AP Photo/Ross D. Franklin In this June 1, 2020 file photo, Kristina Washington, special education staff member at Desert Heights Preparatory Academy, walks past a series of desks and chairs at the school in Phoenix, returning to her classroom for only the second time since the coronavirus outbreak closed schools.
AP Photo/Ross D. Franklin

At least two East Valley school districts changed course this week on returning to in-person classes following the holidays.

Arizona schools Superintendent Kathy Hoffman asked Gov. Doug Ducey Saturday to return schools to online learning for at least two weeks as officials continue to monitor the severity of community spread of COVID-19 following the holidays.

Ducey rejected the request and sidestepped responsibility for school closures, which he has repeatedly called a local matter.

By Monday, educators in two Southeast Valley school districts successfully pressured their districts to move back to an online learning model or extending their hybrid learning model as teachers threatened to call out sick on the first day of classes.

Teachers unions for Gilbert Public Schools and the Chandler Unified School District acknowledged the planned sickouts in statements posted online last week. Both unions asked that their districts take more time to analyze health metrics after the holidays before reopening.

Hoffman’s ask came at the start of the new year but capped off a year where the debate over how best to educate Arizona’s students during the coronavirus pandemic has divided districts and school communities.

On Sunday, the day before classes were set to resume for many districts, the state reported a record 17,200 new cases of COVID-19. When Gov. Doug Ducey first ordered the closure of schools in March, there were only 1,157 known coronavirus cases and 20 deaths in the entire state, according to FOX 10.

The Gilbert teacher’s union asked that the district extend its hybrid learning model, where students attend in-person classes on different days of the week to allow for more social distancing. The Chandler teacher’s union asked the district to return to full-time online learning until they had time to implement the recommendations of the district’s COVID task force. 

“Our educators deserve a classroom and workspace that is safe according to the best available science, and they deserve to be heard as they express their valid concerns about those classrooms and workspaces,” the letter from the Chandler Education Association read.

Katie Nash, a Chandler High School teacher and president of the Chandler Education Association, said teachers’ move to call out sick follows mounting frustration from educators in the district. 

According to Nash, as many as 600 educators, or roughly 25% of the district’s certified staff, indicated that they could call out sick. She said the number could have been enough to shut down the district.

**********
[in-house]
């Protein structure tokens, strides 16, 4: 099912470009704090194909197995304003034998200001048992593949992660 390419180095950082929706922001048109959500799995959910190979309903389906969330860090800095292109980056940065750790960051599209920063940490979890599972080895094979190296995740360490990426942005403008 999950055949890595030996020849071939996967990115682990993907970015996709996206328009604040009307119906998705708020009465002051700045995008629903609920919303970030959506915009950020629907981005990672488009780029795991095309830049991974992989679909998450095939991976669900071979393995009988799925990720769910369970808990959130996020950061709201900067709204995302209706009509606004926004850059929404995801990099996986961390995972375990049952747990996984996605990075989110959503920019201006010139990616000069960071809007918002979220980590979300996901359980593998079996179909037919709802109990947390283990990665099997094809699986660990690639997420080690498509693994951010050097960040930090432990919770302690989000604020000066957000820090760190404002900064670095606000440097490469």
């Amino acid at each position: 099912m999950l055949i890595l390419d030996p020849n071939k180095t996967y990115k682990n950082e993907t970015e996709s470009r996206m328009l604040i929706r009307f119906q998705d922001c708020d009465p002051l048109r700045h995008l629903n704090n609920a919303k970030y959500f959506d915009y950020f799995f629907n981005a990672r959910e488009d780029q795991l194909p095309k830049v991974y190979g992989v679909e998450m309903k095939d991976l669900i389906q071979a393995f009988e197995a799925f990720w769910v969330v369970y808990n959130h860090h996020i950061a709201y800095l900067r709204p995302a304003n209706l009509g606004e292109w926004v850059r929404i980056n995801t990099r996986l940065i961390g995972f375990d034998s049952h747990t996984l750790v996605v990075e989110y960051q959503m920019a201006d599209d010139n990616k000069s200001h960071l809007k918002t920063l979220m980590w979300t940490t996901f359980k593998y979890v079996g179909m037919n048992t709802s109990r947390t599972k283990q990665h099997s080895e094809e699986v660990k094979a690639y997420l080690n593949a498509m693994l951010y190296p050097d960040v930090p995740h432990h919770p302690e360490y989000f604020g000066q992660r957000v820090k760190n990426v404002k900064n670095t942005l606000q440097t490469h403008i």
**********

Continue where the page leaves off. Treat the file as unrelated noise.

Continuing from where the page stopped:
Following the letter from the teacher’s union posted last week, Chandler Unified ultimately met Monday, the night before the first day of classes, to discuss possible remote learning options for the coming weeks.

Nash said Hoffman’s statement was “significant” in influencing the district to move the meeting and consider remote learning options, particularly since Gov. Doug Ducey has left decisions about whether to close schools solely up to individual districts. 

CJ Karamargin, a spokesperson for the Governor’s Office, told The Copper Courier that the decision to keep schools open for in-person classes was a local decision, and the governor would not be considering the request.

“[Hoffman’s statement] gave some more state-level pressure that we were needing to help support our call,” Nash said.

Chandler board president Barb Mozdzen expressed frustration at the state’s inaction during the school board meeting on Monday. 

“I feel as school boards we are unsupported also in all of this, by those individuals who have the ability to do things that we don’t have the ability to do,” Mozden said. “Whoever that might be.”

Which Districts Are Pivoting?

At least one school district, the largest in the state, was already following Hoffman’s suggestion.

Mesa Public Schools, which serves approximately 59,000 students, announced in December that its students would remain online from Jan. 4-15.

In a district letter sent last month, Mesa Superintendent Andi Fourlis said the district would take the two weeks of remote learning to update its database of positive COVID-19 cases. They would then use the data to determine whether the district should return to in-person classes on Jan. 19. 

Phoenix’s Deer Valley Unified School District also started the semester online on Monday. Students in grades K-8 will return to in-person learning on Jan. 19, while the district’s high school students will return on Jan. 25.